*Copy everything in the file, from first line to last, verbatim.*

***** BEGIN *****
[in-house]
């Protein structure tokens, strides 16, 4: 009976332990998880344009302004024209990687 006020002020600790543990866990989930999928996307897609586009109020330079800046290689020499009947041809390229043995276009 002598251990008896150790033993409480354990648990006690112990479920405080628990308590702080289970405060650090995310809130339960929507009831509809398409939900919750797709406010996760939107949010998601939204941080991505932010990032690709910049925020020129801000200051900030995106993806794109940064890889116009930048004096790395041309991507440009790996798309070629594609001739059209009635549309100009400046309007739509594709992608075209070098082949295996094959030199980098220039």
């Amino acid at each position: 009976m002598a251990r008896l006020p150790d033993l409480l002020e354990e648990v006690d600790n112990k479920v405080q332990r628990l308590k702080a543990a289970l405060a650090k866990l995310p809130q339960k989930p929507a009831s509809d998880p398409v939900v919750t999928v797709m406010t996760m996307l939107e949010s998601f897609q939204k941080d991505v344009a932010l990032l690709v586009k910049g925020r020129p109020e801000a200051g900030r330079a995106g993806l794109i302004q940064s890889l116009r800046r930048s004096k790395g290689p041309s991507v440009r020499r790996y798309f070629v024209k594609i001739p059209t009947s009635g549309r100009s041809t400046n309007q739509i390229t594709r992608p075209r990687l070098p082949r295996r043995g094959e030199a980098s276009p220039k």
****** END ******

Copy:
[in-house]
């Protein structure tokens, strides 16, 4: 009976332990998880344009302004024209990687 006020002020600790543990866990989930999928996307897609586009109020330079800046290689020499009947041809390229043995276009 002598251990008896150790033993409480354990648990006690112990479920405080628990308590702080289970405060650090995310809130339960929507009831509809398409939900919750797709406010996760939107949010998601939204941080991505932010990032690709910049925020020129801000200051900030995106993806794109940064890889116009930048004096790395041309991507440009790996798309070629594609001739059209009635549309100009400046309007739509594709992608075209070098082949295996094959030199980098220039």
């Amino acid at each position: 009976m002598a251990r008896l006020p150790d033993l409480l002020e354990e648990v006690d600790n112990k479920v405080q332990r628990l308590k702080a543990a289970l405060a650090k866990l995310p809130q339960k989930p929507a009831s509809d998880p398409v939900v919750t999928v797709m406010t996760m996307l939107e949010s998601f897609q939204k941080d991505v344009a932010l990032l690709v586009k910049g925020r020129p109020e801000a200051g900030r330079a995106g993806l794109i302004q940064s890889l116009r800046r930048s004096k790395g290689p041309s991507v440009r020499r790996y798309f070629v024209k594609i001739p059209t009947s009635g549309r100009s041809t400046n309007q739509i390229t594709r992608p075209r990687l070098p082949r295996r043995g094959e030199a980098s276009p220039k």